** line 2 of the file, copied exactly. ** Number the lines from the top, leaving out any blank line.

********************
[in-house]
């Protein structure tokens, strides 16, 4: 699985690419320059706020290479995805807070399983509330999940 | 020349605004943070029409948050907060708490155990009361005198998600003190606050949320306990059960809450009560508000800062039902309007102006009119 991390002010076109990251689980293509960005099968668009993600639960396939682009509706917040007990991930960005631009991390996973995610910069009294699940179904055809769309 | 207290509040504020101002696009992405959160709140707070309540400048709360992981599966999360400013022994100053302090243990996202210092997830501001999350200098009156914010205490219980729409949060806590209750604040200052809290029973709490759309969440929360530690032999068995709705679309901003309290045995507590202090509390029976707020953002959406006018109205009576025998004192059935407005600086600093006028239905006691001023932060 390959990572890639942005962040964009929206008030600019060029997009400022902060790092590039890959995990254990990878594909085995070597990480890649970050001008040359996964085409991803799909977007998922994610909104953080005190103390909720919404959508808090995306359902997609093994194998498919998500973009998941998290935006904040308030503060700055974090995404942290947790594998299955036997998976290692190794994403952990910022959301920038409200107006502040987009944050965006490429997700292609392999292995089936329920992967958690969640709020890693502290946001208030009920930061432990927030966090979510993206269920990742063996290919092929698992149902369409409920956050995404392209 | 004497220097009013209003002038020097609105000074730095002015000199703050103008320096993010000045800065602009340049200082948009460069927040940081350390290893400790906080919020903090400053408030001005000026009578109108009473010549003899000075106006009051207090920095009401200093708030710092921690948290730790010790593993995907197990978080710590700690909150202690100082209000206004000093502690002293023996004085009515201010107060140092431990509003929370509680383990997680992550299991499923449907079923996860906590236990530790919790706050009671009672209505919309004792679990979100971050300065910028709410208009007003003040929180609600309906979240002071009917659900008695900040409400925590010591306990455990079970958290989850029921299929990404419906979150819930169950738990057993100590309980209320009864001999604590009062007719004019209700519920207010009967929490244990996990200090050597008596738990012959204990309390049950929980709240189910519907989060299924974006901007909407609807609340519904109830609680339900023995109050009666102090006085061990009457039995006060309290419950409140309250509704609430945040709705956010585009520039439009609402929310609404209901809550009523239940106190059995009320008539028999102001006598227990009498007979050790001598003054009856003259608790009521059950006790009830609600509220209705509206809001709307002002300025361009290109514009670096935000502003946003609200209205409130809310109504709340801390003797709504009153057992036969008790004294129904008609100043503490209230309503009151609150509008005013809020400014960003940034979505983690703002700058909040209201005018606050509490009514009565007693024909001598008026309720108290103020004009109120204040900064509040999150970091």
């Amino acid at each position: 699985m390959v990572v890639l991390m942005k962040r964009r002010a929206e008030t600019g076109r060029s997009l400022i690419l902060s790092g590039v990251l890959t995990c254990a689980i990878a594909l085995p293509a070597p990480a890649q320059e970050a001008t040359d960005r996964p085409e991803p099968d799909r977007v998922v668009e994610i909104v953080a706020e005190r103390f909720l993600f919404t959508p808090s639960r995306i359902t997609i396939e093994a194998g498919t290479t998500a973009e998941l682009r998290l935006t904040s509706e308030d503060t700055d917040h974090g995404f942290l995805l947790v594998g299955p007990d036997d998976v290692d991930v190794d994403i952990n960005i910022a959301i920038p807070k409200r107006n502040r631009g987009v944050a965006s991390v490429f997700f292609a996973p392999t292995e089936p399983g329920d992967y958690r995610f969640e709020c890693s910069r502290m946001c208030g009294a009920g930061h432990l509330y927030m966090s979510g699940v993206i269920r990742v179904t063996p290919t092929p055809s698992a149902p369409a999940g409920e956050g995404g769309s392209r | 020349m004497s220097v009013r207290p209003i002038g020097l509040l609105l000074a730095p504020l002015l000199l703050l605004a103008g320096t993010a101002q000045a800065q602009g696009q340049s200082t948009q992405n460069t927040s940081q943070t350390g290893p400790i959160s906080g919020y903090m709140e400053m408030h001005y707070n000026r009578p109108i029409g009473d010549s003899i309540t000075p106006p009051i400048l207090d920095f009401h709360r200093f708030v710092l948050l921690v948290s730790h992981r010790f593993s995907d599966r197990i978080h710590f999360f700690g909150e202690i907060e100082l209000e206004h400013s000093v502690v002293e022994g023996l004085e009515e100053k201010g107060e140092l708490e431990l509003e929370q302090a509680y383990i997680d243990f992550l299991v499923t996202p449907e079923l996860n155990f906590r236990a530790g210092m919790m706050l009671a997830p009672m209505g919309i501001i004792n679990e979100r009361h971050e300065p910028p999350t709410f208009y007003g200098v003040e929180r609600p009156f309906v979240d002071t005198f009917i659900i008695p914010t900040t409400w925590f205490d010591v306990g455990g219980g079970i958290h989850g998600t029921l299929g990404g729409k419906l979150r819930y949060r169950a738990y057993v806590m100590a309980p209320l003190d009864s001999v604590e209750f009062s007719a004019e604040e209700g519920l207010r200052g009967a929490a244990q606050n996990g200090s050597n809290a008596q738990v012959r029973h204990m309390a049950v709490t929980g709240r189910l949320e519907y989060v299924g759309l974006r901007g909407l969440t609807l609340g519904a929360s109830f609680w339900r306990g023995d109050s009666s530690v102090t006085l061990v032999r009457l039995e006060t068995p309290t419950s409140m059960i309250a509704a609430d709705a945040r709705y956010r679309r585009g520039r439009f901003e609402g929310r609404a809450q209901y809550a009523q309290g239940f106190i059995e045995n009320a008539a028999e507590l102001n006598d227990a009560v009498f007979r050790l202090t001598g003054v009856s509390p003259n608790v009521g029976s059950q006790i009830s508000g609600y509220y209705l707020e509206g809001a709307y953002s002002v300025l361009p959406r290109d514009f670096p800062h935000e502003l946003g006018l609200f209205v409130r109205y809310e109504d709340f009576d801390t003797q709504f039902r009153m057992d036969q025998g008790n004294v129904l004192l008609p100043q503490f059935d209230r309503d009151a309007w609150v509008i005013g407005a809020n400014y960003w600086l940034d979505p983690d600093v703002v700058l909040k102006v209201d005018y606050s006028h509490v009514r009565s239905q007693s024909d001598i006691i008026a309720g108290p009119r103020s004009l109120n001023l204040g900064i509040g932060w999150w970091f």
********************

């Protein structure tokens, strides 16, 4: 699985690419320059706020290479995805807070399983509330999940 | 020349605004943070029409948050907060708490155990009361005198998600003190606050949320306990059960809450009560508000800062039902309007102006009119 991390002010076109990251689980293509960005099968668009993600639960396939682009509706917040007990991930960005631009991390996973995610910069009294699940179904055809769309 | 207290509040504020101002696009992405959160709140707070309540400048709360992981599966999360400013022994100053302090243990996202210092997830501001999350200098009156914010205490219980729409949060806590209750604040200052809290029973709490759309969440929360530690032999068995709705679309901003309290045995507590202090509390029976707020953002959406006018109205009576025998004192059935407005600086600093006028239905006691001023932060 390959990572890639942005962040964009929206008030600019060029997009400022902060790092590039890959995990254990990878594909085995070597990480890649970050001008040359996964085409991803799909977007998922994610909104953080005190103390909720919404959508808090995306359902997609093994194998498919998500973009998941998290935006904040308030503060700055974090995404942290947790594998299955036997998976290692190794994403952990910022959301920038409200107006502040987009944050965006490429997700292609392999292995089936329920992967958690969640709020890693502290946001208030009920930061432990927030966090979510993206269920990742063996290919092929698992149902369409409920956050995404392209 | 004497220097009013209003002038020097609105000074730095002015000199703050103008320096993010000045800065602009340049200082948009460069927040940081350390290893400790906080919020903090400053408030001005000026009578109108009473010549003899000075106006009051207090920095009401200093708030710092921690948290730790010790593993995907197990978080710590700690909150202690100082209000206004000093502690002293023996004085009515201010107060140092431990509003929370509680383990997680992550299991499923449907079923996860906590236990530790919790706050009671009672209505919309004792679990979100971050300065910028709410208009007003003040929180609600309906979240002071009917659900008695900040409400925590010591306990455990079970958290989850029921299929990404419906979150819930169950738990057993100590309980209320009864001999604590009062007719004019209700519920207010009967929490244990996990200090050597008596738990012959204990309390049950929980709240189910519907989060299924974006901007909407609807609340519904109830609680339900023995109050009666102090006085061990009457039995006060309290419950409140309250509704609430945040709705956010585009520039439009609402929310609404209901809550009523239940106190059995009320008539028999102001006598227990009498007979050790001598003054009856003259608790009521059950006790009830609600509220209705509206809001709307002002300025361009290109514009670096935000502003946003609200209205409130809310109504709340801390003797709504009153057992036969008790004294129904008609100043503490209230309503009151609150509008005013809020400014960003940034979505983690703002700058909040209201005018606050509490009514009565007693024909001598008026309720108290103020004009109120204040900064509040999150970091």